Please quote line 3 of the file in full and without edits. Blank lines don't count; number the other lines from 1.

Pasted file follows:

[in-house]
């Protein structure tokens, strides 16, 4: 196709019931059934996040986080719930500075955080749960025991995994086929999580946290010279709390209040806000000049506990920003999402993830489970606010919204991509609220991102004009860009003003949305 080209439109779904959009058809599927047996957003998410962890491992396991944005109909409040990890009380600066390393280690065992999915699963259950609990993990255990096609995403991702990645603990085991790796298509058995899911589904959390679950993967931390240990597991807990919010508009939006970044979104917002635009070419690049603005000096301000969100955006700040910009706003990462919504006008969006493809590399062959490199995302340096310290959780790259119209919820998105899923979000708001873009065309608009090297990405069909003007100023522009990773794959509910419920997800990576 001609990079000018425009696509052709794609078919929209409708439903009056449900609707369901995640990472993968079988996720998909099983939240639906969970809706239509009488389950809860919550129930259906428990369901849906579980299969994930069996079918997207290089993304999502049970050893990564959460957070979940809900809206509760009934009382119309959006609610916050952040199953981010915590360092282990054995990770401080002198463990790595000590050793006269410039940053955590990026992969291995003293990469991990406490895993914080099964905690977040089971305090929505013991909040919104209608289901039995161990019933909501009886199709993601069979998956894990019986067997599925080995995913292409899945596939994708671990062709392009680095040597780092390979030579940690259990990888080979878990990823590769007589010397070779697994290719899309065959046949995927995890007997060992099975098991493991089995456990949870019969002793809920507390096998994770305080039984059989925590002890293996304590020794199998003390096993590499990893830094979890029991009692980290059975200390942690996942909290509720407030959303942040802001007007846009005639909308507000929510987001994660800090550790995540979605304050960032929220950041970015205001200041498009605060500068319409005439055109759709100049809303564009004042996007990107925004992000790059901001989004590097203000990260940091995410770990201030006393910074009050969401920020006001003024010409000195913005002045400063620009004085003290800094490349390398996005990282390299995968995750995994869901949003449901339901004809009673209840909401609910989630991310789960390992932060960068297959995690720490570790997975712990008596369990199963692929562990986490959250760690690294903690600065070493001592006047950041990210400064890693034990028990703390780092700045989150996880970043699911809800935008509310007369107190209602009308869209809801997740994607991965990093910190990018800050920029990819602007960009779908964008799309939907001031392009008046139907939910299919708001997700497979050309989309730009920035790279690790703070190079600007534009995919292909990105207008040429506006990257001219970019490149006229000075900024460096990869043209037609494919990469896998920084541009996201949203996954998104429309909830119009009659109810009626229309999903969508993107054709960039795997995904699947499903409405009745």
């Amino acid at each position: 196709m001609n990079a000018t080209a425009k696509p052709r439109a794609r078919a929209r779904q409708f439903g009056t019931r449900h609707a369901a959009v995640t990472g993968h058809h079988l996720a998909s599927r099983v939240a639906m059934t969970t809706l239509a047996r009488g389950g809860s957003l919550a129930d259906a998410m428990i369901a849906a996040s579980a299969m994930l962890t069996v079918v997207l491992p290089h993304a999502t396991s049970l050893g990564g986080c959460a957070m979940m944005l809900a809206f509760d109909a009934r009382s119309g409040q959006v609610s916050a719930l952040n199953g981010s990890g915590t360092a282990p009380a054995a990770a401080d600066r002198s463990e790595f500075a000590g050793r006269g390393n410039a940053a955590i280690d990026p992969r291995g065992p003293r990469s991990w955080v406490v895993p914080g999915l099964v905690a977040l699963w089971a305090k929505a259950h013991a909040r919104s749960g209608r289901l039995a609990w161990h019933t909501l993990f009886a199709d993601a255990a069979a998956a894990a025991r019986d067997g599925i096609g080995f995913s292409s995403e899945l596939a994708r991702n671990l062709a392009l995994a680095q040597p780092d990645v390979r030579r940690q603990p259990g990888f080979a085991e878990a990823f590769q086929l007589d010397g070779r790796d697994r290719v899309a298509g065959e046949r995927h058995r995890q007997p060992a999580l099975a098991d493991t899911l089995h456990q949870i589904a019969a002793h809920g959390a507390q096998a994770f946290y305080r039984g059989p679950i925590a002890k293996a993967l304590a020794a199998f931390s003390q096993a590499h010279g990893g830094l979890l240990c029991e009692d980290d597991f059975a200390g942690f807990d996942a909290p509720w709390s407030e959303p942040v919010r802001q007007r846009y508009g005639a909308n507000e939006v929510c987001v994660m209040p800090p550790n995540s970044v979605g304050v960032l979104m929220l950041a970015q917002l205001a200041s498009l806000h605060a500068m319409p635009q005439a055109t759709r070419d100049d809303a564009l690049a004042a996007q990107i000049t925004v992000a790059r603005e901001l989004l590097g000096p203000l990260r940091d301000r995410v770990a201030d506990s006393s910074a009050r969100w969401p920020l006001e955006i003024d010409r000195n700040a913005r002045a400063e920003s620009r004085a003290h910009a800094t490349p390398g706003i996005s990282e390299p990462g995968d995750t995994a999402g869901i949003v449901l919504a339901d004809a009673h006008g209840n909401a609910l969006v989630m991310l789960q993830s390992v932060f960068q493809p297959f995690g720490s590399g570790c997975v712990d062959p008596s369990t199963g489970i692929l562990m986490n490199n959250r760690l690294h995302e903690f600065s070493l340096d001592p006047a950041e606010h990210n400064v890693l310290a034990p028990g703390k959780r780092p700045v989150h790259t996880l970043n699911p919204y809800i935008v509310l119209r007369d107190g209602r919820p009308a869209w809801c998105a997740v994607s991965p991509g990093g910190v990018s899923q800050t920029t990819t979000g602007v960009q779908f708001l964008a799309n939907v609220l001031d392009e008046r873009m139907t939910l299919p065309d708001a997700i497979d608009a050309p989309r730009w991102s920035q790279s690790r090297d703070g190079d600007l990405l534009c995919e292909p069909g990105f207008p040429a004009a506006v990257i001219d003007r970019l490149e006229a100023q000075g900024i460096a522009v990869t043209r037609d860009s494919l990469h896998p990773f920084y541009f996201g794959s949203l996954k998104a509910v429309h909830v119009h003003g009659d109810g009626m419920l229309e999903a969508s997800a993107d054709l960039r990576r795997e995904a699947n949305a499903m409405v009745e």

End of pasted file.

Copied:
């Amino acid at each position: 196709m001609n990079a000018t080209a425009k696509p052709r439109a794609r078919a929209r779904q409708f439903g009056t019931r449900h609707a369901a959009v995640t990472g993968h058809h079988l996720a998909s599927r099983v939240a639906m059934t969970t809706l239509a047996r009488g389950g809860s957003l919550a129930d259906a998410m428990i369901a849906a996040s579980a299969m994930l962890t069996v079918v997207l491992p290089h993304a999502t396991s049970l050893g990564g986080c959460a957070m979940m944005l809900a809206f509760d109909a009934r009382s119309g409040q959006v609610s916050a719930l952040n199953g981010s990890g915590t360092a282990p009380a054995a990770a401080d600066r002198s463990e790595f500075a000590g050793r006269g390393n410039a940053a955590i280690d990026p992969r291995g065992p003293r990469s991990w955080v406490v895993p914080g999915l099964v905690a977040l699963w089971a305090k929505a259950h013991a909040r919104s749960g209608r289901l039995a609990w161990h019933t909501l993990f009886a199709d993601a255990a069979a998956a894990a025991r019986d067997g599925i096609g080995f995913s292409s995403e899945l596939a994708r991702n671990l062709a392009l995994a680095q040597p780092d990645v390979r030579r940690q603990p259990g990888f080979a085991e878990a990823f590769q086929l007589d010397g070779r790796d697994r290719v899309a298509g065959e046949r995927h058995r995890q007997p060992a999580l099975a098991d493991t899911l089995h456990q949870i589904a019969a002793h809920g959390a507390q096998a994770f946290y305080r039984g059989p679950i925590a002890k293996a993967l304590a020794a199998f931390s003390q096993a590499h010279g990893g830094l979890l240990c029991e009692d980290d597991f059975a200390g942690f807990d996942a909290p509720w709390s407030e959303p942040v919010r802001q007007r846009y508009g005639a909308n507000e939006v929510c987001v994660m209040p800090p550790n995540s970044v979605g304050v960032l979104m929220l950041a970015q917002l205001a200041s498009l806000h605060a500068m319409p635009q005439a055109t759709r070419d100049d809303a564009l690049a004042a996007q990107i000049t925004v992000a790059r603005e901001l989004l590097g000096p203000l990260r940091d301000r995410v770990a201030d506990s006393s910074a009050r969100w969401p920020l006001e955006i003024d010409r000195n700040a913005r002045a400063e920003s620009r004085a003290h910009a800094t490349p390398g706003i996005s990282e390299p990462g995968d995750t995994a999402g869901i949003v449901l919504a339901d004809a009673h006008g209840n909401a609910l969006v989630m991310l789960q993830s390992v932060f960068q493809p297959f995690g720490s590399g570790c997975v712990d062959p008596s369990t199963g489970i692929l562990m986490n490199n959250r760690l690294h995302e903690f600065s070493l340096d001592p006047a950041e606010h990210n400064v890693l310290a034990p028990g703390k959780r780092p700045v989150h790259t996880l970043n699911p919204y809800i935008v509310l119209r007369d107190g209602r919820p009308a869209w809801c998105a997740v994607s991965p991509g990093g910190v990018s899923q800050t920029t990819t979000g602007v960009q779908f708001l964008a799309n939907v609220l001031d392009e008046r873009m139907t939910l299919p065309d708001a997700i497979d608009a050309p989309r730009w991102s920035q790279s690790r090297d703070g190079d600007l990405l534009c995919e292909p069909g990105f207008p040429a004009a506006v990257i001219d003007r970019l490149e006229a100023q000075g900024i460096a522009v990869t043209r037609d860009s494919l990469h896998p990773f920084y541009f996201g794959s949203l996954k998104a509910v429309h909830v119009h003003g009659d109810g009626m419920l229309e999903a969508s997800a993107d054709l960039r990576r795997e995904a699947n949305a499903m409405v009745e």